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The Fog of Protection: Contested Meanings and Deliberate Civilian Deaths in Armed Conflict

Jose-Thota, Betcy (2011) The Fog of Protection: Contested Meanings and Deliberate Civilian Deaths in Armed Conflict. Doctoral Dissertation, University of Pittsburgh. (Unpublished)

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Why do belligerents intentionally kill legally protected civilians during armed conflict? Such acts not only violate the human security of people protected by the civilian immunity norm but may also be war crimes. The violation of this pillar of international humanitarian law (IHL), the body of law tasked with regulating armed conflict, has been the subject of significant research and policy deliberation. Many of the useful analyses produced by these efforts operate from common assumptions. One is that a monolithic understanding of the distinction principle, the obligation for belligerents to distinguish between permissible and impermissible targets and a core component of the civilian immunity norm, exists among those who monitor and disseminate IHL. Another assumption among scholars and practitioners concerned with deliberate civilian targeting is that a shared understanding of who is protected during armed conflict exists between those who monitor IHL and those who must abide by it. Through the analysis of interviews conducted with IHL experts and belligerents who fought in a variety of conflicts on the African continent, this study reveals that neither of these assumptions is warranted. It finds that not only is there a lack of consensus among belligerents as to whom they can permissibly target during armed conflict, but that there is still debate among IHL experts as to whom the law protects. Furthermore, this study finds that shared understandings of who is protected during armed conflict do not exist between experts and belligerents, so that belligerents claiming to abide by their particular interpretation of the distinction principle ostensibly target civilians deemed protected by IHL experts. Thus this study offers new avenues for understanding violations of the civilian immunity norm and possibly reducing their occurrence.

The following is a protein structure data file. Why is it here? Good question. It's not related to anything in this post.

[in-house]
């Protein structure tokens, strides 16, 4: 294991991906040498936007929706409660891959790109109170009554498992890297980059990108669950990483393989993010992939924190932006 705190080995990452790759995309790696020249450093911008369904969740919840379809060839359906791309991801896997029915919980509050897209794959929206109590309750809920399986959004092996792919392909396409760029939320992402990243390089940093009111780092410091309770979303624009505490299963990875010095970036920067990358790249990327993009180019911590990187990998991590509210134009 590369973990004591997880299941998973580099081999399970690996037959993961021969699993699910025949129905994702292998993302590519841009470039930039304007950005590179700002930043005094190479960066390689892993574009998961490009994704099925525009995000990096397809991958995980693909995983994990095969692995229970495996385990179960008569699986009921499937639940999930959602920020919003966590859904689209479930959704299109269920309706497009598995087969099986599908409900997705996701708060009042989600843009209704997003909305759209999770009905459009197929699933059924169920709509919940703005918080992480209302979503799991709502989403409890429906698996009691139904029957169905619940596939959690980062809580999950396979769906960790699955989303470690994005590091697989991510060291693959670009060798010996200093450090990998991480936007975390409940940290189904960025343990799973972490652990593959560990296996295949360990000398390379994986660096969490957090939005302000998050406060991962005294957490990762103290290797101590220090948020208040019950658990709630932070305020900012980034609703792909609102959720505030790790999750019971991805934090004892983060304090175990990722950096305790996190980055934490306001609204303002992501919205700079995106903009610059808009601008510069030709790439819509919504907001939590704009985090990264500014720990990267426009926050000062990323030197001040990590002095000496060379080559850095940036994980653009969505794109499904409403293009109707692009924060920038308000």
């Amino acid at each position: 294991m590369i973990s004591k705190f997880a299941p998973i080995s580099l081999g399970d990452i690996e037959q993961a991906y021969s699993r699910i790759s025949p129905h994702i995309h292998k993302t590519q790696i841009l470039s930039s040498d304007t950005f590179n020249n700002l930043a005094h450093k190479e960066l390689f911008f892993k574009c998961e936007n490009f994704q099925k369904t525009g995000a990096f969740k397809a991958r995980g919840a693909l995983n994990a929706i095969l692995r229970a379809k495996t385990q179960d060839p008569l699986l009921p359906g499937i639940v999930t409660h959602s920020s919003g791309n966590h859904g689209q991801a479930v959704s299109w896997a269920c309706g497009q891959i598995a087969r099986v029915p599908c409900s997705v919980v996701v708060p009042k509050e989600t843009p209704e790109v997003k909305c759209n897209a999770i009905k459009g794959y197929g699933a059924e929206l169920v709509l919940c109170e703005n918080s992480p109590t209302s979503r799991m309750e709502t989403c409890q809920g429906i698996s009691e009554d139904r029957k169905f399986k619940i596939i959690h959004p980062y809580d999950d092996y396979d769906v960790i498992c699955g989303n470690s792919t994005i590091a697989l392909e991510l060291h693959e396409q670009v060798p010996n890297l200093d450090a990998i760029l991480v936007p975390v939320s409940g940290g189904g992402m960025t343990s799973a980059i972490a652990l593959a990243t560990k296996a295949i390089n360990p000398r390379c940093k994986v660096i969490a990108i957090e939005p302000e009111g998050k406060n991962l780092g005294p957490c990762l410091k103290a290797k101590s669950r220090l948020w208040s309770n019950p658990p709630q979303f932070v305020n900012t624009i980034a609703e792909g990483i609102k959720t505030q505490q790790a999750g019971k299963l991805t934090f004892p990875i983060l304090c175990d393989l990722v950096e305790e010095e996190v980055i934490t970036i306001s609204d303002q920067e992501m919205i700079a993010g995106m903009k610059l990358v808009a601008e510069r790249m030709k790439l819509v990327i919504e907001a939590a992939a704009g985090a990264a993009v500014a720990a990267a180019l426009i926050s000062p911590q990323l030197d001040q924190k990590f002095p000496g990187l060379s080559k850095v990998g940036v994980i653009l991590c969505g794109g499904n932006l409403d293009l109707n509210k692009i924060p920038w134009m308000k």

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Item Type: University of Pittsburgh ETD
Status: Unpublished
CreatorsEmailPitt UsernameORCID
ETD Committee:
TitleMemberEmail AddressPitt UsernameORCID
Committee ChairPicard, Louispicard@pitt.eduPICARD
Committee MemberCarpenter,
Committee MemberNelson, Paulpjnelson@pitt.eduPJNELSON
Committee MemberSeybolt, Taylorseybolt@pitt.eduSEYBOLT
Committee MemberPaust,
Date: 28 June 2011
Date Type: Completion
Defense Date: 27 August 2010
Approval Date: 28 June 2011
Submission Date: 1 March 2011
Access Restriction: No restriction; Release the ETD for access worldwide immediately.
Institution: University of Pittsburgh
Schools and Programs: Graduate School of Public and International Affairs > Public and International Affairs
Degree: PhD - Doctor of Philosophy
Thesis Type: Doctoral Dissertation
Refereed: Yes
Uncontrolled Keywords: Africa; civilians; conflict; international humanitarian law; norms
Other ID:, etd-03012011-153827
Date Deposited: 10 Nov 2011 19:31
Last Modified: 15 Nov 2016 13:36


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